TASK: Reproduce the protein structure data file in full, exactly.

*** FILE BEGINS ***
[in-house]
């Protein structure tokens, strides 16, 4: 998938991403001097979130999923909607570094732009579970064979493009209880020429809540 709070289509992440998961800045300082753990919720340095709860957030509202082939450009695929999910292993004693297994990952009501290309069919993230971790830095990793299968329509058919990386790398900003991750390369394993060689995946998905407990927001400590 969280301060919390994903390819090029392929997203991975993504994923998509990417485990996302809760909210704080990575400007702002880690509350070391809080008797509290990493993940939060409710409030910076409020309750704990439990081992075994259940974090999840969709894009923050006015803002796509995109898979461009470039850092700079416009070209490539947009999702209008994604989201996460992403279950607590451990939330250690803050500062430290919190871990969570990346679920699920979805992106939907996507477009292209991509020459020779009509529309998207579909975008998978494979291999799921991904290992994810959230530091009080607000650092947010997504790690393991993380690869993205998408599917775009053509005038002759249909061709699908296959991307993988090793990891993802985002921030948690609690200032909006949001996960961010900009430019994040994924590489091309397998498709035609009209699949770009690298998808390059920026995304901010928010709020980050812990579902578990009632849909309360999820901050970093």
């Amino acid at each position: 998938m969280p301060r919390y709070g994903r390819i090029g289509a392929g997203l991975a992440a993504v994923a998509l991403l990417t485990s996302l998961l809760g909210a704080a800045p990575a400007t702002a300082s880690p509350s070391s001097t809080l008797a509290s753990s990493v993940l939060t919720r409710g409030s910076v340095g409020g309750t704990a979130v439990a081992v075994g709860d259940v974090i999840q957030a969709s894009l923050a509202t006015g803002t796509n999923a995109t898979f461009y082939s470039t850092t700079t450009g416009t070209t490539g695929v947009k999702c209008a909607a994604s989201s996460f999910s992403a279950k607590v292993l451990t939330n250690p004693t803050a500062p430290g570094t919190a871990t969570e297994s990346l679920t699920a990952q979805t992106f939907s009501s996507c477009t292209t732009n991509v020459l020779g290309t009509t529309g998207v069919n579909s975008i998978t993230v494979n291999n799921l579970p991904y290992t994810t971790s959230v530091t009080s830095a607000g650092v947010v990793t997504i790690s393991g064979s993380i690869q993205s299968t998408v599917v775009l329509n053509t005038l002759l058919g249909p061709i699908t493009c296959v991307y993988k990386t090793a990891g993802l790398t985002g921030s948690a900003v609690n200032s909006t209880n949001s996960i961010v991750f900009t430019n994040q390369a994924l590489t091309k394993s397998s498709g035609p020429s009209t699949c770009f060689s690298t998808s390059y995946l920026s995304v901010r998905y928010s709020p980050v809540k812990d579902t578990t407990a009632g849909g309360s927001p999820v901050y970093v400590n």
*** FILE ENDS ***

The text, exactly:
[in-house]
């Protein structure tokens, strides 16, 4: 998938991403001097979130999923909607570094732009579970064979493009209880020429809540 709070289509992440998961800045300082753990919720340095709860957030509202082939450009695929999910292993004693297994990952009501290309069919993230971790830095990793299968329509058919990386790398900003991750390369394993060689995946998905407990927001400590 969280301060919390994903390819090029392929997203991975993504994923998509990417485990996302809760909210704080990575400007702002880690509350070391809080008797509290990493993940939060409710409030910076409020309750704990439990081992075994259940974090999840969709894009923050006015803002796509995109898979461009470039850092700079416009070209490539947009999702209008994604989201996460992403279950607590451990939330250690803050500062430290919190871990969570990346679920699920979805992106939907996507477009292209991509020459020779009509529309998207579909975008998978494979291999799921991904290992994810959230530091009080607000650092947010997504790690393991993380690869993205998408599917775009053509005038002759249909061709699908296959991307993988090793990891993802985002921030948690609690200032909006949001996960961010900009430019994040994924590489091309397998498709035609009209699949770009690298998808390059920026995304901010928010709020980050812990579902578990009632849909309360999820901050970093």
């Amino acid at each position: 998938m969280p301060r919390y709070g994903r390819i090029g289509a392929g997203l991975a992440a993504v994923a998509l991403l990417t485990s996302l998961l809760g909210a704080a800045p990575a400007t702002a300082s880690p509350s070391s001097t809080l008797a509290s753990s990493v993940l939060t919720r409710g409030s910076v340095g409020g309750t704990a979130v439990a081992v075994g709860d259940v974090i999840q957030a969709s894009l923050a509202t006015g803002t796509n999923a995109t898979f461009y082939s470039t850092t700079t450009g416009t070209t490539g695929v947009k999702c209008a909607a994604s989201s996460f999910s992403a279950k607590v292993l451990t939330n250690p004693t803050a500062p430290g570094t919190a871990t969570e297994s990346l679920t699920a990952q979805t992106f939907s009501s996507c477009t292209t732009n991509v020459l020779g290309t009509t529309g998207v069919n579909s975008i998978t993230v494979n291999n799921l579970p991904y290992t994810t971790s959230v530091t009080s830095a607000g650092v947010v990793t997504i790690s393991g064979s993380i690869q993205s299968t998408v599917v775009l329509n053509t005038l002759l058919g249909p061709i699908t493009c296959v991307y993988k990386t090793a990891g993802l790398t985002g921030s948690a900003v609690n200032s909006t209880n949001s996960i961010v991750f900009t430019n994040q390369a994924l590489t091309k394993s397998s498709g035609p020429s009209t699949c770009f060689s690298t998808s390059y995946l920026s995304v901010r998905y928010s709020p980050v809540k812990d579902t578990t407990a009632g849909g309360s927001p999820v901050y970093v400590n």